The expression of self-love can change depending on cultural context, though self-love appears to represent an important aspect of human existence. People from some cultures may be less likely to speak positively about themselves, especially to others in spheres outside those of close friends and family, as in these cultures, modesty and humility may be more valued. One study found that although people from some East Asian cultures were found to love and feel as good about themselves as did the Americans also surveyed, those from East Asian cultures evaluated themselves less positively on a cognitive level.
- Therapy to address barriers to self-love: Malia, 26, enters therapy to seek help with her relationships. She makes some complaints about her close friends, who seem to have little time for her, and reports that she is also upset because her girlfriend of six months has expressed her lack of investment in their relationship and has said that she thinks they should break up. Upset, Malia tells the therapist that she feels rejected, unloved, worthless, and believes that no one wants to be with or around her. The therapist encourages Malia to elaborate on her feelings and her relationships and begins to come to the realization that Malia attempts to please others as much as possible, sacrificing her own needs and well-being in the process. Together, they explore this possibility, and the therapist helps Malia realize that her efforts to make others happy may be so excessive that they have the result of pushing people away. Malia reveals feelings of inadequacy from childhood: As the youngest child, she always felt that she was an afterthought, that the needs and desires of her three older siblings came first. In order to please her parents and be noticed, she attempted to be the best she could be but felt unloved and worthless when her efforts went unnoticed. The therapist helps Malia see that her search for love and affection may be unsuccessful if she is not first able to love herself and realize her own validity. Over several weeks of therapy, Malia begins to explore her identity and desires and discover her sense of self, something she has never spent time doing before. She breaks up with her girlfriend, telling her, "Maybe we can try again when I have worked out some things about myself." Her positive response boosts Malia's confidence as she begins to develop self-compassion and learns to practice self-love.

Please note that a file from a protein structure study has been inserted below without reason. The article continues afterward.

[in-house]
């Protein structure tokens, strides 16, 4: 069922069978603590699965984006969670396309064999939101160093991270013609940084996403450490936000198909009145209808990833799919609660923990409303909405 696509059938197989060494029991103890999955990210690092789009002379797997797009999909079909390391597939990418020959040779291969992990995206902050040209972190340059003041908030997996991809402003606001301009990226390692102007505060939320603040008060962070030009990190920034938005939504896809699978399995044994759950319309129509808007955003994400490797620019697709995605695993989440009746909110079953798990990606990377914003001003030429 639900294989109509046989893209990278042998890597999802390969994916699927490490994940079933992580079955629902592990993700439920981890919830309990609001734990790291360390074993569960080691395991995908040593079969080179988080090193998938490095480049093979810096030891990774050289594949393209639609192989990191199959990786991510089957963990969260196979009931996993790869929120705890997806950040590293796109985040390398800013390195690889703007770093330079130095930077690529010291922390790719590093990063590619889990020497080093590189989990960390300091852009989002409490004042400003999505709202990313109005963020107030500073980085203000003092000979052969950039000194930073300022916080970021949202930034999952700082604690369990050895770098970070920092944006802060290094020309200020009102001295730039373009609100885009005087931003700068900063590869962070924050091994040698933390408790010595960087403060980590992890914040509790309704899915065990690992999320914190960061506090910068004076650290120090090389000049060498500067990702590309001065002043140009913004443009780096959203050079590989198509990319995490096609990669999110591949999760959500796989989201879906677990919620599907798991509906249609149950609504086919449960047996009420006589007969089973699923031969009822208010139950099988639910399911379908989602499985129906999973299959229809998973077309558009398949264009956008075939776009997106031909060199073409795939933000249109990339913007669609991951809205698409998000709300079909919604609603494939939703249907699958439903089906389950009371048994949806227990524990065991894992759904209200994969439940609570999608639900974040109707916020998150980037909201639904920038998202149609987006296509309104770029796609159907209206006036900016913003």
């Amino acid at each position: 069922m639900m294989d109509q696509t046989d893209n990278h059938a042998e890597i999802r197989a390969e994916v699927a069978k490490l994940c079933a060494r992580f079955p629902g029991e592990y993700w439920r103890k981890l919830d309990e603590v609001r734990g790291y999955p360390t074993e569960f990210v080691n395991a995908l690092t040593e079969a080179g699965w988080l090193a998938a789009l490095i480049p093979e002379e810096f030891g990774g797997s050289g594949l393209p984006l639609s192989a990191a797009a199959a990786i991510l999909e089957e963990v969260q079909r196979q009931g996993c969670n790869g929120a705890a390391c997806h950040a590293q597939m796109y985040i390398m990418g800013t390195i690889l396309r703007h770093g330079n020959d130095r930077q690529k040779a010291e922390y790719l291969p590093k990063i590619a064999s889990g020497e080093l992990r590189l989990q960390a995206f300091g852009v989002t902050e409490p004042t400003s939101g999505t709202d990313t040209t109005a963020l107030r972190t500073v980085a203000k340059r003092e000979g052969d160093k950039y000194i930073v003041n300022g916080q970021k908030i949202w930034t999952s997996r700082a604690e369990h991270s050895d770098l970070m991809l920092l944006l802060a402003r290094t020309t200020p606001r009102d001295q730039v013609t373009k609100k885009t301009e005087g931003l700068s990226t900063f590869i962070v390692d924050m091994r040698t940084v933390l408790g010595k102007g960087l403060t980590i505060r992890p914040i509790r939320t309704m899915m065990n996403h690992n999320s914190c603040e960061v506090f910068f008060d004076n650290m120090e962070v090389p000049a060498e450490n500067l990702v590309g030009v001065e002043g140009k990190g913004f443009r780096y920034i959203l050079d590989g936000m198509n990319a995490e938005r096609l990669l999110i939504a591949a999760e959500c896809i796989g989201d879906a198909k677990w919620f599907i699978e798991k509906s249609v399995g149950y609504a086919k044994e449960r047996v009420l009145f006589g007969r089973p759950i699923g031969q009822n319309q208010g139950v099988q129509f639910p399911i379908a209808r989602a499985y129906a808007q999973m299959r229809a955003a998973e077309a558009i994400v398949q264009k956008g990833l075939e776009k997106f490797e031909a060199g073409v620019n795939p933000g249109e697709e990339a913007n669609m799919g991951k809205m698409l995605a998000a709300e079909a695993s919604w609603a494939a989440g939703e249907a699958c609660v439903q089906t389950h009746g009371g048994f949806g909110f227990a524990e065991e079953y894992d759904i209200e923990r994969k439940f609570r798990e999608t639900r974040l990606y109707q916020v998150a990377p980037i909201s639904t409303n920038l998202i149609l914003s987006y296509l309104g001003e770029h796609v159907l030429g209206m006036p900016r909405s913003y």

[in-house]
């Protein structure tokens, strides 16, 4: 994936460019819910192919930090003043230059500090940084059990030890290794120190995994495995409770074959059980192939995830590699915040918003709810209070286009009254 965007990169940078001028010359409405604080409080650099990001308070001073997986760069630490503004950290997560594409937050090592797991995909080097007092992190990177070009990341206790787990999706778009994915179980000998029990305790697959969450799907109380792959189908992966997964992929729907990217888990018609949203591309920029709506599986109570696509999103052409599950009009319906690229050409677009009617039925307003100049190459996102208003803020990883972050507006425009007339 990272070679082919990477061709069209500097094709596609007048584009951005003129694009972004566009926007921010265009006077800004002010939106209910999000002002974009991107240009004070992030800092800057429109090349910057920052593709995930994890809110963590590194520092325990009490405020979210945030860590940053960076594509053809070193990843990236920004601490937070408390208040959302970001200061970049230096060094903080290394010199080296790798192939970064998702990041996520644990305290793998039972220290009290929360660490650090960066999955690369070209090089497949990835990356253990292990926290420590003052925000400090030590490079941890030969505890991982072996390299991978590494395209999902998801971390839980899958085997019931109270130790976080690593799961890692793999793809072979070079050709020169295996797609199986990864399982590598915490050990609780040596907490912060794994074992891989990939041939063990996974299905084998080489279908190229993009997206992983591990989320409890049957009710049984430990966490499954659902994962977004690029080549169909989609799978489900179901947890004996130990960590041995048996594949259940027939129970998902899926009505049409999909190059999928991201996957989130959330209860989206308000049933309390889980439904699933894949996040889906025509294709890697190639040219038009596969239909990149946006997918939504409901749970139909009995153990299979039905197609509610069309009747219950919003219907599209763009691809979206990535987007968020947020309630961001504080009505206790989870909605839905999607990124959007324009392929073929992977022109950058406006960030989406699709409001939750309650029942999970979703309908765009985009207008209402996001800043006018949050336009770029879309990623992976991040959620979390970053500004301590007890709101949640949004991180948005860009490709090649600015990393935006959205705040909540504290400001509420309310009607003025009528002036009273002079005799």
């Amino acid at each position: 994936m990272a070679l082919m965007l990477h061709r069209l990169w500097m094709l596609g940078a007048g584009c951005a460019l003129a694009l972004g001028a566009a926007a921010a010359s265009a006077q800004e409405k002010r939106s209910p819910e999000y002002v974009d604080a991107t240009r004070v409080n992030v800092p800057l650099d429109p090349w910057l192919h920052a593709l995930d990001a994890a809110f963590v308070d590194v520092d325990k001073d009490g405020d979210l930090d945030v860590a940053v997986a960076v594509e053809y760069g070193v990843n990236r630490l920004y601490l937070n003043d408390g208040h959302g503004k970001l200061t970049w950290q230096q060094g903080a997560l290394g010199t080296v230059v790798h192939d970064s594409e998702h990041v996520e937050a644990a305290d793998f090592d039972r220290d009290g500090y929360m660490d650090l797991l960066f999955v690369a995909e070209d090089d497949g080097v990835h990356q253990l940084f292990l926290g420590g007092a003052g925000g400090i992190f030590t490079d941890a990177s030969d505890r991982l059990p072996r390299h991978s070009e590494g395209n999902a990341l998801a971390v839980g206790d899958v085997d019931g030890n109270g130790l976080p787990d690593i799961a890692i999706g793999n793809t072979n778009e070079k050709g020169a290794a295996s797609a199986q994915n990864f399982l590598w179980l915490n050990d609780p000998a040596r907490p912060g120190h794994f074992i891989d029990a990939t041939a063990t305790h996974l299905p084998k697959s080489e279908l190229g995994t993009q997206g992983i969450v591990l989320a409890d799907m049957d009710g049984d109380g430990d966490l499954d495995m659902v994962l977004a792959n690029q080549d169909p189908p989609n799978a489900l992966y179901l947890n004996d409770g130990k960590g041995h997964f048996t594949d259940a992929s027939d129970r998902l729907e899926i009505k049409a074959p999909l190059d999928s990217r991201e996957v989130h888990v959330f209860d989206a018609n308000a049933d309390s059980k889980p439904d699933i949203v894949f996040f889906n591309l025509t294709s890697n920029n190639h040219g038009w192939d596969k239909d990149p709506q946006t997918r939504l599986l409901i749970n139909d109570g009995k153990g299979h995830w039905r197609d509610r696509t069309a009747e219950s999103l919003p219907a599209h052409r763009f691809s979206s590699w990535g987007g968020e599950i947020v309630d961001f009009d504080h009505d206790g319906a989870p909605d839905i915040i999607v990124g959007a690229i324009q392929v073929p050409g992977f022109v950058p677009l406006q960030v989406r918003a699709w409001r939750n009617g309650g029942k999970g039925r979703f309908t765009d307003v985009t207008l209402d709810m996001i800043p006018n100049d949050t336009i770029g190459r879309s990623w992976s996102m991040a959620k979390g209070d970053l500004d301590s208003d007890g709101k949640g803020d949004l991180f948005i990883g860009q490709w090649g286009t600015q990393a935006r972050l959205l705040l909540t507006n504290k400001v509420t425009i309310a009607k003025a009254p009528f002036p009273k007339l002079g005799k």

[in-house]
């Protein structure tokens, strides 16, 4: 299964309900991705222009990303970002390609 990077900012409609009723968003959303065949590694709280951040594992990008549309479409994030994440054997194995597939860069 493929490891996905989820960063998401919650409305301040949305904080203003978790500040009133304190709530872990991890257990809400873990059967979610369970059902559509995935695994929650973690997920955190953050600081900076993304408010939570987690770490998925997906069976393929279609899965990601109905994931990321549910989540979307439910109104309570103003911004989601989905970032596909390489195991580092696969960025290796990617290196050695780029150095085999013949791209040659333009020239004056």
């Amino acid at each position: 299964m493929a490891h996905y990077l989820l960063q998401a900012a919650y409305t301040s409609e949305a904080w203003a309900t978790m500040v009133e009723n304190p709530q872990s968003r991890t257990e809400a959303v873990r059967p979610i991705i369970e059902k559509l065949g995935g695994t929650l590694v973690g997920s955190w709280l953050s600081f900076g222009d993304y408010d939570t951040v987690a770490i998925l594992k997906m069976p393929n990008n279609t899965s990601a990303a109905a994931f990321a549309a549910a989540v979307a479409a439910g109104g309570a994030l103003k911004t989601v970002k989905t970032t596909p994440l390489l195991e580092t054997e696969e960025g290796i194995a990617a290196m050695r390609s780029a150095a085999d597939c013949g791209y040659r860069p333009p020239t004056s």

- Addressing cultural differences in couples counseling: Ami, 29, and Gus, 31, enter couples counseling a few months after their marriage. Ami has worked as an interpreter in the United States for four years, but she was born and raised in Japan. The two have no major issues as partners, but Gus expresses to the therapist his concern that Ami is too self-deprecating. He states she has a pessimistic outlook that borders on negative and she consistently puts herself down when speaking with his parents, friends, and other acquaintances. Ami demurs and says that she believes Gus to be boastful and assertive, telling the therapist that she was raised to be humble and modest about her accomplishments. She states that speaking with pride about one's achievements is the "American way" and that her parents would be embarrassed to hear her do so. The therapist encourages Gus and Ami to continue to address this topic and any other areas of concern that may be related to cultural differences, as these differences are the only issue they report having. Together, they explore ways that Ami could make it clearer to Gus that she does not have a negative view of herself and that what he takes for pessimism is merely pragmatism, as well as ways that Gus could work to better understand Ami's cultural identity without imposing his own cultural values over her own.
- Cai, H., Brown, J.D., Deng, C., & Oakes, M.A. (2007). Self-esteem and culture: Differences in cognitive self-evaluations or affective self-regard? Asian Journal of Social Psychology, 10, 162-170.
- Campbell, W.K., Foster, C.A., & Finkel, E.J. (2002). Does self-love lead to love for others? A story of narcissistic game playing. Journal of Personality and Social Psychology, 83(2), 340-354.
- Freire, E. (2013). The healing power of self-love. Therapy Today, 24(9), 34-35.
- Holmes, L. (2014). Five science-backed reasons it’s important to love yourself. The Huffington Post. Retrieved from http://www.huffingtonpost.com/2014/09/30/love-yourself-science-study_n_5900878.html
- Neff, K. (2015). The five myths of self-compassion: What keeps us from being kinder to ourselves? Psychotherapy Networker Magazine, 39(5), 30-47.
- Neff, K.D., & Beretvas, S.N. (2013). The role of self-compassion in romantic relationships. Self and Identity, 12, 78-98.